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During the postseason, someone asked Toronto Blue Jays manager John Gibbons whether he subscribed to the idea of momentum in sports.

Gibbons readjusted himself from side to side in his chair – his body-language equivalent of verbalizing the word "no."

"Maybe in a game," he said. Heavy emphasis on "maybe."

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Eight hours later, the Jays lost Game 6 of American League Championship Series. If it had ever existed, whatever momentum they had going in to Kansas City had burned off like morning fog.

Momentum in sports isn't an actual force. It's a function of belief. You have as much momentum as people think you have.

That perception of momentum is a variety of capital. If you've got a lot of it, you can invest it and earn more. And while momentum may not matter from day to day in the playing of baseball, it matters a great deal in the off-season while you're trying to convince players that you know what you're doing.

Right now, the Blue Jays are in the midst of a small but perceptible slowing of the incredible amount of speed they've built up since July. A few wrong moves in the next few weeks, and they could robbed of it entirely.

Jays general manager Alex Anthopoulos gave his habitual year-end presser on Monday. He is out of a contract this coming Saturday. On the following day, the new president and chief executive officer of the team, Mark Shapiro, takes over. According to Anthopoulos, there have been no substantive talks between the two men about a new deal.

That seems … weird. Anthopoulos doesn't have an agent. There are no middlemen here. They aren't working out the Treaty of Versailles. This is a 15-minute phone call.

Anthopoulos said very little about his situation, and what he said was deliberately obscure.

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"We have a lot of things to get done. Player options, things like that. It [signing a new deal] will be on the list, I guess, of things to get addressed. I probably wouldn't want to get into timelines with things like that," he said.

There is only one element to any negotiation: ultimate control over baseball decisions. If Shapiro is willing to confine himself to a counselling voice rather the final word, Anthopoulos will return. If he isn't, Anthopoulos will not.

One thing that is important to understand about Anthopoulos is that, while he loves being the general manager of a major-league ball club, it does not define him. He has said over and over again that he'd be perfectly happy going back to where he started: scouting. It's the sort of thing a lot of guys start to say when they notice the axe dangling overhead. Anthopoulos has been saying it since he got the big chair. It sometimes sounds like he'd prefer being a scout.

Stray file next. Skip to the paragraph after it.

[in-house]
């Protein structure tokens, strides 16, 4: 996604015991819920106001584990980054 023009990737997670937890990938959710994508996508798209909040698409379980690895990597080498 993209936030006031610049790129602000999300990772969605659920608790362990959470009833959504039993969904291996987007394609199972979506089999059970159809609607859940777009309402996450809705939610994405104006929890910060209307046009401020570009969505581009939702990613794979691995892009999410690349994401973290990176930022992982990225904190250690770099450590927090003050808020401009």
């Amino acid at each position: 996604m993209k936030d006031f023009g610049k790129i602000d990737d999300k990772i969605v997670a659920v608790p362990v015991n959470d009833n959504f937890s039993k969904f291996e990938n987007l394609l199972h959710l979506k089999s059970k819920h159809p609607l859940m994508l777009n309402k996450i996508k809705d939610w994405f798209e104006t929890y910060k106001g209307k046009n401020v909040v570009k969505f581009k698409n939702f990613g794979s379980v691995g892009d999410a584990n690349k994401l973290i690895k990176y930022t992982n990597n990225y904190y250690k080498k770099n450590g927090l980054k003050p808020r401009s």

At 38, he has a young man's confidence that there's plenty of time left to do whatever he wants. This is someone who will walk away if he feels strong-armed.

There is an obvious moment to announce an Anthopoulos extension – at Shapiro's unveiling next week. Maybe the deal has already been agreed to on a nudge-nudge, wink-wink basis, but Anthopoulos didn't make it sound that way.

It was little things. There was an unusually valedictory tone to his remarks. A preoccupation with what has happened, rather than what's yet to be done. Maybe that's to be expected after such a remarkable season, but it still came off as odd, considering the source.

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For the first time, you began to consider that Rogers might be stupid enough to let the architect and figurehead of all the Jays' success slip out the back. If that happens, the bandwagon doesn't just pull up short. It hits a rut, goes into the ditch and catches fire.

Whatever momentum the Jays have going in to the off-season is based entirely on the framework Anthopoulos has constructed. He talks like a man who has found the secret: "I'm starting to hit my stride a little bit. … I'm starting to understand things a little bit more."

On a larger scale, that's true of the club as well. The Jays have also started to hit their stride. Without Anthopoulos, they'll have to start looking for it again.

Letting him go would signal the beginning of a full-scale clear-out. Most of Anthopoulos's lieutenants would follow him out the door. Without the GM's protection, Gibbons would be fired.

Having done that much, there would be an irresistible temptation for the new regime – president, GM and manager – to put their mark on the roster as well, meaning a good deal of turnover. While this is happening, fans would revolt.

It would just be too Toronto to finally stumble on a crowd-pleasing formula – Classic Coke – and then decide that New Coke sounds even better.

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It sounds too foolish to credit, but this is the same organization that functionally fired outgoing president Paul Beeston through the media. It has a track record of going out of its way to do something difficult and wrong, while ignoring something that's easy and right.

If you were a potential job applicant – a free agent or trade target – how would that sort of change look to you? It would seem chaotic and slipshod. If you had other options, it would be something you'd want to steer well clear of.

In short, it would be a pillar-to-post public-relations disaster.

It's still not a likely scenario, but it's a realistic one. For as long as questions about Anthopoulos's future are allowed to persist, it will be a handbrake on any momentum the Jays have going into a crucial point in the off-season.

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